Libyan NOC Requests Sanctions Over Push to Sell Oil from East


TUNIS, July 6 (Reuters) - Libya's Tripoli-based National Oil Corporation (NOC) is asking for U.N. sanctions against 48 individuals and entities they accuse of trying to sell oil illicitly in a struggle over the country's oil wealth.

In a letter circulated to foreign embassies and the United Nations, and seen by Reuters, NOC Chairman Mustafa Sanalla described a "surge" in attempts by eastern factions to market oil ahead of them taking control last month of key fields and export terminals.

Since 2014 Western powers and U.N. Security Council resolutions have backed the NOC in Tripoli, the capital, as the sole legitimate producer and seller of Libyan oil, warning that illicit exports could lead to further fragmentation of the divided country. That has deterred buyers and banks wary of dealing with an unrecognised entity.

But Sanalla's letter and copies of contracts that NOC Tripoli says were passed on by people involved in oil trading allege that a parallel NOC in the eastern city of Benghazi has stepped up its campaign to market oil under Faraj Said, head of the firm since last August.

"This 'NOC Benghazi', headed by Faraj Said, is pursuing a complex and combined strategy, focussed on destabilising NOC, including via illicit exports, contracts and blockades, to ultimately gain control of Libyan oil," Sanalla wrote.

The letter was sent mid-June, about 10 days before forces loyal to eastern-based commander Khalifa Haftar announced that they would hand east Libyan ports and fields to the Benghazi NOC, raising the stakes over the contest for the sparsely populated country's oil.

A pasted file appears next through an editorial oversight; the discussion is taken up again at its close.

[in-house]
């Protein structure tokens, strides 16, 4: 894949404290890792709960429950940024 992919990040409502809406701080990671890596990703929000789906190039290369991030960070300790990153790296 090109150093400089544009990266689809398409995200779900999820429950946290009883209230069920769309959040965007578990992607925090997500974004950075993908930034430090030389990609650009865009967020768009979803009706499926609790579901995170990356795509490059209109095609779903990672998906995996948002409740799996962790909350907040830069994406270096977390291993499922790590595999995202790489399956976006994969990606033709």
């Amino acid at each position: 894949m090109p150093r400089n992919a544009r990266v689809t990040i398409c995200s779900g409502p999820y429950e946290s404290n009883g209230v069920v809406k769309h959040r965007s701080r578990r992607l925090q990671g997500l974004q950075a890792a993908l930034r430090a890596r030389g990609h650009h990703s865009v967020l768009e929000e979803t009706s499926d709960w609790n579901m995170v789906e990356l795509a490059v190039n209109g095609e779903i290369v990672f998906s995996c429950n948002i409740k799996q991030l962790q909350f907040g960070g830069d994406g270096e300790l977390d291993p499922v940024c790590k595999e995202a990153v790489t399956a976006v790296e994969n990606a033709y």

Production has plummeted by about 850,000 barrels per day (bpd) from little more than one million bpd, as eastern officials have blocked tankers booked by NOC Tripoli from loading, effectively shutting Zueitina and Hariga ports. Haftar's Libyan National Army (LNA) has also prevented NOC Tripoli from reopening Ras Lanuf and Es Sider, after fending off an armed attack against the ports last month.

The standoff is part of a wider conflict that developed after the Nato-backed uprising against Muammar Gaddafi seven years ago. Factions aligned with rival governments in the east and west have competed for power since disputed elections in 2014.



About three-quarters of Libya's oil production is based in the east, but oil sales and revenues have been processed through Tripoli, home to an internationally backed interim government.

Some in the east have long complained that they receive too few oil revenues, though officials in Tripoli dispute that. The LNA said this week that it was seeking the replacement of the central bank governor in Tripoli, who it also blames for funnelling money to its armed opponents -- a charge that central bank officials in the capital deny.

Said and his office could not be reached for comment. He told Reuters last week that NOC east, which claims legitimacy through an eastern parliament and government, was not "rushing" oil sales. "The important thing is for the oil money to go to a safe place," he said.

Sanalla's letter says that even before eastern factions announced they would take over oil ports, they had tried in May to export 600,000 barrels from Hariga port on a tanker named Phaedra Bright 1, but the tanker was persuaded to turn back before it loaded.


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